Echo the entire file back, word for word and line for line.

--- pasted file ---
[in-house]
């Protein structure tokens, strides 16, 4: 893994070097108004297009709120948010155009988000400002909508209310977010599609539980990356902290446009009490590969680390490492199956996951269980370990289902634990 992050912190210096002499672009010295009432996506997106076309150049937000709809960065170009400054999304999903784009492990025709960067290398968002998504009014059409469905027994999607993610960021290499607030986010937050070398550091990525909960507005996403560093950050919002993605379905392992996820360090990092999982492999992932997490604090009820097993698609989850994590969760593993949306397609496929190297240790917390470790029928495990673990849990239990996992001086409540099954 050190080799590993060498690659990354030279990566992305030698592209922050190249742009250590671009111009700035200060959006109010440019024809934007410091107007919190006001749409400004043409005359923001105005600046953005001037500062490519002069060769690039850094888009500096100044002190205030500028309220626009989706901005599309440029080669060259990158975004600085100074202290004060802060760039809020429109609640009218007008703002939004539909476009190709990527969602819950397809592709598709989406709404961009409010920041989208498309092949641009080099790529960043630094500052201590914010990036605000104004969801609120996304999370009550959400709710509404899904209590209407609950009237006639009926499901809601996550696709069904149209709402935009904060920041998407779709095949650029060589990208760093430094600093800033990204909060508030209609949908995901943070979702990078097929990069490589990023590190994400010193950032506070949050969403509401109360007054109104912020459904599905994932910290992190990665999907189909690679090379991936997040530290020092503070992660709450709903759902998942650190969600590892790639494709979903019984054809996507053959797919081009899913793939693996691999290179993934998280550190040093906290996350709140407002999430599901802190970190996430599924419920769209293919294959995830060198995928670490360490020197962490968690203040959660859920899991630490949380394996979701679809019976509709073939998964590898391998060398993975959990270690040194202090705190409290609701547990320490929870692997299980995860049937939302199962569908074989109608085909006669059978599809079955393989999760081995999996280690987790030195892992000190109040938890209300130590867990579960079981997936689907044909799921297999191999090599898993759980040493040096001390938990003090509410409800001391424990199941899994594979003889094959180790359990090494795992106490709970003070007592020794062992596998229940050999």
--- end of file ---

[in-house]
């Protein structure tokens, strides 16, 4: 893994070097108004297009709120948010155009988000400002909508209310977010599609539980990356902290446009009490590969680390490492199956996951269980370990289902634990 992050912190210096002499672009010295009432996506997106076309150049937000709809960065170009400054999304999903784009492990025709960067290398968002998504009014059409469905027994999607993610960021290499607030986010937050070398550091990525909960507005996403560093950050919002993605379905392992996820360090990092999982492999992932997490604090009820097993698609989850994590969760593993949306397609496929190297240790917390470790029928495990673990849990239990996992001086409540099954 050190080799590993060498690659990354030279990566992305030698592209922050190249742009250590671009111009700035200060959006109010440019024809934007410091107007919190006001749409400004043409005359923001105005600046953005001037500062490519002069060769690039850094888009500096100044002190205030500028309220626009989706901005599309440029080669060259990158975004600085100074202290004060802060760039809020429109609640009218007008703002939004539909476009190709990527969602819950397809592709598709989406709404961009409010920041989208498309092949641009080099790529960043630094500052201590914010990036605000104004969801609120996304999370009550959400709710509404899904209590209407609950009237006639009926499901809601996550696709069904149209709402935009904060920041998407779709095949650029060589990208760093430094600093800033990204909060508030209609949908995901943070979702990078097929990069490589990023590190994400010193950032506070949050969403509401109360007054109104912020459904599905994932910290992190990665999907189909690679090379991936997040530290020092503070992660709450709903759902998942650190969600590892790639494709979903019984054809996507053959797919081009899913793939693996691999290179993934998280550190040093906290996350709140407002999430599901802190970190996430599924419920769209293919294959995830060198995928670490360490020197962490968690203040959660859920899991630490949380394996979701679809019976509709073939998964590898391998060398993975959990270690040194202090705190409290609701547990320490929870692997299980995860049937939302199962569908074989109608085909006669059978599809079955393989999760081995999996280690987790030195892992000190109040938890209300130590867990579960079981997936689907044909799921297999191999090599898993759980040493040096001390938990003090509410409800001391424990199941899994594979003889094959180790359990090494795992106490709970003070007592020794062992596998229940050999």